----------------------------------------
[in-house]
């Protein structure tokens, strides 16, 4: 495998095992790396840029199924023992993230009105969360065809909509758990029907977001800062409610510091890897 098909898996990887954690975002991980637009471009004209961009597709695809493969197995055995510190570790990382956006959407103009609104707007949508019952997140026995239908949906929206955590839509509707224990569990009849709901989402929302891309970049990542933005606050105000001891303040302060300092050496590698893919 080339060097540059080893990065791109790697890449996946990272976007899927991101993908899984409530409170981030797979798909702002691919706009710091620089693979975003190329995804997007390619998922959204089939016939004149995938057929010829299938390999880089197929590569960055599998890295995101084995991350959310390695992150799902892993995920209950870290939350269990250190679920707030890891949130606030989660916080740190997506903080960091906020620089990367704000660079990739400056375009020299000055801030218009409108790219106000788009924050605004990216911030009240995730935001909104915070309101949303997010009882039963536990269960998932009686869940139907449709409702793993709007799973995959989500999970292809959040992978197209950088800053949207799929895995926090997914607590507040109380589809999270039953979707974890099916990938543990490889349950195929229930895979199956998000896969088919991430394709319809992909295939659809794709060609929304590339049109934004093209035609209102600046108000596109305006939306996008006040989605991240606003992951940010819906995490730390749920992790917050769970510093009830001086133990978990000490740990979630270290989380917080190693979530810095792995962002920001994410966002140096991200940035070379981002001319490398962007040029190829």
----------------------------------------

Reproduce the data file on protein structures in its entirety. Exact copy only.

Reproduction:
[in-house]
């Protein structure tokens, strides 16, 4: 495998095992790396840029199924023992993230009105969360065809909509758990029907977001800062409610510091890897 098909898996990887954690975002991980637009471009004209961009597709695809493969197995055995510190570790990382956006959407103009609104707007949508019952997140026995239908949906929206955590839509509707224990569990009849709901989402929302891309970049990542933005606050105000001891303040302060300092050496590698893919 080339060097540059080893990065791109790697890449996946990272976007899927991101993908899984409530409170981030797979798909702002691919706009710091620089693979975003190329995804997007390619998922959204089939016939004149995938057929010829299938390999880089197929590569960055599998890295995101084995991350959310390695992150799902892993995920209950870290939350269990250190679920707030890891949130606030989660916080740190997506903080960091906020620089990367704000660079990739400056375009020299000055801030218009409108790219106000788009924050605004990216911030009240995730935001909104915070309101949303997010009882039963536990269960998932009686869940139907449709409702793993709007799973995959989500999970292809959040992978197209950088800053949207799929895995926090997914607590507040109380589809999270039953979707974890099916990938543990490889349950195929229930895979199956998000896969088919991430394709319809992909295939659809794709060609929304590339049109934004093209035609209102600046108000596109305006939306996008006040989605991240606003992951940010819906995490730390749920992790917050769970510093009830001086133990978990000490740990979630270290989380917080190693979530810095792995962002920001994410966002140096991200940035070379981002001319490398962007040029190829």